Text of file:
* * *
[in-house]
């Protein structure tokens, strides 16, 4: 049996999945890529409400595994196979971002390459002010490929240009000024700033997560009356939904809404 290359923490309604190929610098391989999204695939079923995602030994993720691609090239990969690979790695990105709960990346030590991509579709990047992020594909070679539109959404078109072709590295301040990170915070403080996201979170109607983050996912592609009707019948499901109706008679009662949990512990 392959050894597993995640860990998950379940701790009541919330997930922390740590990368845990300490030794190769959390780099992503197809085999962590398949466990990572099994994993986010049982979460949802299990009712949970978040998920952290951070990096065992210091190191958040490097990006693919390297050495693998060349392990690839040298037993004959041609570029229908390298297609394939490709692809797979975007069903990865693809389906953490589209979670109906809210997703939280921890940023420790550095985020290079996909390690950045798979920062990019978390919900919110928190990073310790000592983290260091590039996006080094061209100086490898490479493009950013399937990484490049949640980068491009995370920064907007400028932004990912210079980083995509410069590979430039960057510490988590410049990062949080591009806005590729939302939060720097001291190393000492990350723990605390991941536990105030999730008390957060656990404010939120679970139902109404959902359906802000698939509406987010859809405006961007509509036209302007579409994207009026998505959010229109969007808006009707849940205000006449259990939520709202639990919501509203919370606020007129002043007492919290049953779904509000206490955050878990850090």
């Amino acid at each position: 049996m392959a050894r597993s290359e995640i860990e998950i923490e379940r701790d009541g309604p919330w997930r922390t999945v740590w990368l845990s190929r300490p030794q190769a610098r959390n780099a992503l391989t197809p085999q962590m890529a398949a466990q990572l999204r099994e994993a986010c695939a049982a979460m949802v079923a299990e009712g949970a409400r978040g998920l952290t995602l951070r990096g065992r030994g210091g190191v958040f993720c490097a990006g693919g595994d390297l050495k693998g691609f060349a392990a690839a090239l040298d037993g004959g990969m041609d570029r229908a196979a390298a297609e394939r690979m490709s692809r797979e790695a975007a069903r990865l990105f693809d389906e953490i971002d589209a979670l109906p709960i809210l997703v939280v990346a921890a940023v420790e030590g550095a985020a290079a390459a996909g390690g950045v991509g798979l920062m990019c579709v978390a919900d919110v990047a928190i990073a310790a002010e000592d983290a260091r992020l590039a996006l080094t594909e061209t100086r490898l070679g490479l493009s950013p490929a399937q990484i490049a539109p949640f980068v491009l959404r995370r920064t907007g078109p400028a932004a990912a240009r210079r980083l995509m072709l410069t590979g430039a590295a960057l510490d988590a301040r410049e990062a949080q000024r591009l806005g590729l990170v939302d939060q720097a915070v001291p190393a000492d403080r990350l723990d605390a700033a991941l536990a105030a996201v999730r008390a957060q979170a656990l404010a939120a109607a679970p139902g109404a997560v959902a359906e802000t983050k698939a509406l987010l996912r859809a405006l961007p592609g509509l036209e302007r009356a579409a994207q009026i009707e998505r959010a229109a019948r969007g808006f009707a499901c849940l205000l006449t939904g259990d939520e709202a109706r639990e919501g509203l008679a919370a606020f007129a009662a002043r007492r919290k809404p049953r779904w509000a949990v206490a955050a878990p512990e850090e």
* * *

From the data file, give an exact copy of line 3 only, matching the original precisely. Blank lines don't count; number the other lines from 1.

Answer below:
């Amino acid at each position: 049996m392959a050894r597993s290359e995640i860990e998950i923490e379940r701790d009541g309604p919330w997930r922390t999945v740590w990368l845990s190929r300490p030794q190769a610098r959390n780099a992503l391989t197809p085999q962590m890529a398949a466990q990572l999204r099994e994993a986010c695939a049982a979460m949802v079923a299990e009712g949970a409400r978040g998920l952290t995602l951070r990096g065992r030994g210091g190191v958040f993720c490097a990006g693919g595994d390297l050495k693998g691609f060349a392990a690839a090239l040298d037993g004959g990969m041609d570029r229908a196979a390298a297609e394939r690979m490709s692809r797979e790695a975007a069903r990865l990105f693809d389906e953490i971002d589209a979670l109906p709960i809210l997703v939280v990346a921890a940023v420790e030590g550095a985020a290079a390459a996909g390690g950045v991509g798979l920062m990019c579709v978390a919900d919110v990047a928190i990073a310790a002010e000592d983290a260091r992020l590039a996006l080094t594909e061209t100086r490898l070679g490479l493009s950013p490929a399937q990484i490049a539109p949640f980068v491009l959404r995370r920064t907007g078109p400028a932004a990912a240009r210079r980083l995509m072709l410069t590979g430039a590295a960057l510490d988590a301040r410049e990062a949080q000024r591009l806005g590729l990170v939302d939060q720097a915070v001291p190393a000492d403080r990350l723990d605390a700033a991941l536990a105030a996201v999730r008390a957060q979170a656990l404010a939120a109607a679970p139902g109404a997560v959902a359906e802000t983050k698939a509406l987010l996912r859809a405006l961007p592609g509509l036209e302007r009356a579409a994207q009026i009707e998505r959010a229109a019948r969007g808006f009707a499901c849940l205000l006449t939904g259990d939520e709202a109706r639990e919501g509203l008679a919370a606020f007129a009662a002043r007492r919290k809404p049953r779904w509000a949990v206490a955050a878990p512990e850090e």